July 28, 2022
As the 2022 rice growing season rolls steadily along, rice growers and rice industry professionals gathered at the LSU AgCenter’s H. Rouse Caffey Rice Research Station for its 113th annual Rice Field Day.
On Wednesday, June 29, the LSU AgCenter hosted more than 300 Louisiana rice producers, rice industry professionals, academic researchers and other stakeholders as it showcased the latest developments in rice research. Attendees were taken on guided field tours with stops that featured information from the Rice Research Station’s primary projects including the rice variety development program, the rice entomology project, the rice pathology project, the specialized genetic breeding program, the rice weed science project and the rice agronomy project.
This year the LSU AgCenter received registrations for the 59th and 60th rice varieties released from the facility in its 113-year history. LSU AgCenter rice breeder Adam Famoso outlined those two varieties to producers. In seed production this year, Avant is a new, conventional long-grain variety which, as its name suggests, is an early-maturing cultivar. In multi-location trials, Avant has shown heading dates that are four days earlier than CL111 — the previous earliest maturing variety in the AgCenter’s arsenal — and seven to nine days earlier than Chenier.
Rice Breeder Adam Famoso outlines the latest rice variety developments at the H. Rouse Caffey Rice Research Station’s 113th annual Rice Field Day on June 29. In 2022, the LSU AgCenter has progressed three new varieties that will soon be available for rice producers to plant across the state. (Olivia McClure, LSU AgCenter)
“Avant is one we’re excited about,” Famoso told growers. “For the past couple years, we have been working pretty hard on conventionals. This is the first one to come out of those efforts, and we think we have some more exciting ones in the pipeline.”
Another conventional long grain variety, Addi Jo, was also on display at the field day. Famoso said this high amylose variety has sparked interest among food manufacturers who prefer the cultivar’s unique cooking qualities. He said export markets have also shown interest in this variety.
“We’re most excited about the potential of this variety for export markets, primarily Latin America,” Famoso said. “This is what they want with their rice. The feedback we’ve had from a lot of importers has been very positive. We think this is a good first step into this high amylose, high quality rice.”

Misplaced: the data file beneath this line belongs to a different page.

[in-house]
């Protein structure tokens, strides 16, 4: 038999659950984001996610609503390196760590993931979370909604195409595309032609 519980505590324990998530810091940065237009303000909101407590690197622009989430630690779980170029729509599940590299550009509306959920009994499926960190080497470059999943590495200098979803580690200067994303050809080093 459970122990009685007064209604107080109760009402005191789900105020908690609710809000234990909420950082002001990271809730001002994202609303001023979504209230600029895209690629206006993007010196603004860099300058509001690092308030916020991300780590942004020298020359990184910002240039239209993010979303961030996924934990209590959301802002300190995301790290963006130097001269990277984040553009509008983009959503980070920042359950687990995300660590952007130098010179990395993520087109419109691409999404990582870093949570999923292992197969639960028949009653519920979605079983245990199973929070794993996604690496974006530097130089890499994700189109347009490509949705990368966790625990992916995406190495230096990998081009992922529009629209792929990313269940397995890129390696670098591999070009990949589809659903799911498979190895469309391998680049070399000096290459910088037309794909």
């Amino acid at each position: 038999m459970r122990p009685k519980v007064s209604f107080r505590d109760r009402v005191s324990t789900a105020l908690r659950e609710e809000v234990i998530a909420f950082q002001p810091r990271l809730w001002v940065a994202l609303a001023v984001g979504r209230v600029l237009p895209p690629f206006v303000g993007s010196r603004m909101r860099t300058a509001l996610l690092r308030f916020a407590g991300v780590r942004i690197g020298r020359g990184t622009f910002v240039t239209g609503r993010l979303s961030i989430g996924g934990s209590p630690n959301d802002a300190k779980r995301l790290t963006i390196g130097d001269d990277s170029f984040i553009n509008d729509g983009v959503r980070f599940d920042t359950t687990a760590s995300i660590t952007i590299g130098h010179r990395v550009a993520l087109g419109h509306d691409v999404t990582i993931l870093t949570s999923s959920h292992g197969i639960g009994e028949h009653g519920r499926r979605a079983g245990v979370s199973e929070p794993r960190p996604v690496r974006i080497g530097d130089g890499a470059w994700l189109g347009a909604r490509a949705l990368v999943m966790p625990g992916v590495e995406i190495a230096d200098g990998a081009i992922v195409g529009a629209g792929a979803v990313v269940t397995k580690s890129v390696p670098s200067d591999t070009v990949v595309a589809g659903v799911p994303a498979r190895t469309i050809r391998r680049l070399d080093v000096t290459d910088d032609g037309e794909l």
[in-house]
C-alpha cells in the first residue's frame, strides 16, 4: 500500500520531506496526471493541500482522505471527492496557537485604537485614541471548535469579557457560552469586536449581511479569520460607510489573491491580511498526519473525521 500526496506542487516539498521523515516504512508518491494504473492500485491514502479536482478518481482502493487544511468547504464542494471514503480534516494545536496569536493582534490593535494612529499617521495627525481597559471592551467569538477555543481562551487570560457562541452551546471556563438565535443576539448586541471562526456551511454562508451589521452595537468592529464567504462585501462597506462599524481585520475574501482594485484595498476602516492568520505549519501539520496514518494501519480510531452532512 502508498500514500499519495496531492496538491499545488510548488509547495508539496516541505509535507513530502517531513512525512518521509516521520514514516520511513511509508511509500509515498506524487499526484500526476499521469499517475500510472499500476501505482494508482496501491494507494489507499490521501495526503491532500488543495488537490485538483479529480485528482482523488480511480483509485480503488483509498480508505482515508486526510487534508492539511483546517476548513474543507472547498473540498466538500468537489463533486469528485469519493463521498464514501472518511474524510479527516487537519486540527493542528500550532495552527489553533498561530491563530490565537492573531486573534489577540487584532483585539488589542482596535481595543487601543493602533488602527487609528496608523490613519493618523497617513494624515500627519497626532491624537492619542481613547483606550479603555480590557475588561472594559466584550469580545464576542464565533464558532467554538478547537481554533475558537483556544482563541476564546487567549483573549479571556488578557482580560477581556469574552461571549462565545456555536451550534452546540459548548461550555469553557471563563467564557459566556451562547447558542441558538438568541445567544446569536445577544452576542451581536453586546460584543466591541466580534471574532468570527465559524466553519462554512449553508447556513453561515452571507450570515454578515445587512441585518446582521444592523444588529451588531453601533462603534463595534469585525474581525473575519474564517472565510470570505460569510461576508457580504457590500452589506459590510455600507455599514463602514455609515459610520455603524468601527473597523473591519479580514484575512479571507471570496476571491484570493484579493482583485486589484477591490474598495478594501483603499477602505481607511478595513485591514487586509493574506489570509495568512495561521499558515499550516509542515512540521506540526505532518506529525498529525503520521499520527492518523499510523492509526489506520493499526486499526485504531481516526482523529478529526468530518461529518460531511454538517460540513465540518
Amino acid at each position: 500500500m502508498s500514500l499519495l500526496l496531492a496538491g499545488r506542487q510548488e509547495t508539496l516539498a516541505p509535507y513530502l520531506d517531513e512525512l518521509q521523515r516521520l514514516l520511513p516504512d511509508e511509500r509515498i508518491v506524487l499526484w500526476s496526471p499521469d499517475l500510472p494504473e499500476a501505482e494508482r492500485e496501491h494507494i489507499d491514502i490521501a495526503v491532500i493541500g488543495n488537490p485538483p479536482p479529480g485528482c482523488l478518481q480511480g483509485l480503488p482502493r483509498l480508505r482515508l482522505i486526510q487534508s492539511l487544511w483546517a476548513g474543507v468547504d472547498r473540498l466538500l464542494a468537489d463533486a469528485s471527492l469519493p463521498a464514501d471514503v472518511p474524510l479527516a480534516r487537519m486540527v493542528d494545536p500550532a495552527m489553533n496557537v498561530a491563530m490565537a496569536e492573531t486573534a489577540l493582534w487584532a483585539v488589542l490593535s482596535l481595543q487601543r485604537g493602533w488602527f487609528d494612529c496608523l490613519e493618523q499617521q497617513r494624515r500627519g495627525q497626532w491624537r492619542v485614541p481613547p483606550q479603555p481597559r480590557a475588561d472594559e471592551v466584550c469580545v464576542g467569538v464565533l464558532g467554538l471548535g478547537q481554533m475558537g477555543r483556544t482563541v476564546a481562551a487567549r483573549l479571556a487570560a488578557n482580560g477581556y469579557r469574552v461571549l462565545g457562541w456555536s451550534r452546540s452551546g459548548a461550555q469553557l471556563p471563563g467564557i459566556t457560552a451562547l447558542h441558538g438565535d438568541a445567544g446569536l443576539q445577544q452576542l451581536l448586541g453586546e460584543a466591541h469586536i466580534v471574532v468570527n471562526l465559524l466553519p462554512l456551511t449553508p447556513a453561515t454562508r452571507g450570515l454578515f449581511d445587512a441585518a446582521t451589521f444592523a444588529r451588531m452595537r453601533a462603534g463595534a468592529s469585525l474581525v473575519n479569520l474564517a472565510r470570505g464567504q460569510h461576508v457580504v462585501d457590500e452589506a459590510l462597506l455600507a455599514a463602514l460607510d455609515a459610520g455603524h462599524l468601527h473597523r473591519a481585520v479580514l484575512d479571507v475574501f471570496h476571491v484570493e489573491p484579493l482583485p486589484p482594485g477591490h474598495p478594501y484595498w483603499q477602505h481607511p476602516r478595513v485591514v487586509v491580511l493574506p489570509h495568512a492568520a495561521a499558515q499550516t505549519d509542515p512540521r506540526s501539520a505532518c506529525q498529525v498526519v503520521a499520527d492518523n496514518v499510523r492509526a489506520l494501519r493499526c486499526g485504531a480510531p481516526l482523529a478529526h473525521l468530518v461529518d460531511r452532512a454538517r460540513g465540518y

Louisiana rice growers were also given updates from other research projects that focus on rice cultivation. LSU AgCenter entomologist Blake Wilson told growers the rice water weevil remains the industry’s top pest species and should be controlled with seed treatments at planting time. He also said a pest plaguing the crawfish industry this year has been the apple snail. Though the invasive species has proven harmful to crawfish yields, their damage to rice fields is dampened by drill seeding and flooding practices, he said.
Connor Webster demonstrates efficacies of new products available for rice farmers to combat weed infestations during the H. Rouse Caffey Rice Research Station Field Day held on June 29. (Derek Albert, LSU AgCenter)
Molecular geneticist Herry Utomo told growers about new developments into high-protein, low –glycemic index rice. Since the release of Frontière —developed by Utomo and biotechnologist Ida Wenefrida—consumer demand has spiked. Utomo said work is continuing on the improvement of the protein content from Frontière’s 7-8% to more than 12% with one rice line that is currently in development.
Matthew Lee speaks to the audience of nearly 300 rice growers and industry professionals during the H. Rouse Caffey Rice Field Day. Lee is set to take over as LSU interim vice president of agriculture and dean of the LSU College of Agriculture on August 1. (Derek Albert, LSU AgCenter)
Those in attendance were introduced to new faces at the AgCenter, who, starting this year, are heading up rice research projects. Those new faculty include Connor Webster, weed science; Felipe Dalla Lana, plant pathology; and Irish Pabuayon, agronomy. Also on hand was Matthew Lee, Ph.D., who will soon step into his role as interim vice president of agriculture and dean of the LSU College of Agriculture. He outlined his plan for the LSU agricultural arm as he prepares to take the reins in August.
“I look forward to listening to a lot of our interest groups and different constituencies to get a real sense of what LSU and the agricultural enterprise area need to do to help enhance our impact on our state and local communities,” said Lee.
Source: Louisiana State University AgCenter, which is solely responsible for the information provided and is wholly owned by the source. Informa Business Media and all its subsidiaries are not responsible for any of the content contained in this information asset.
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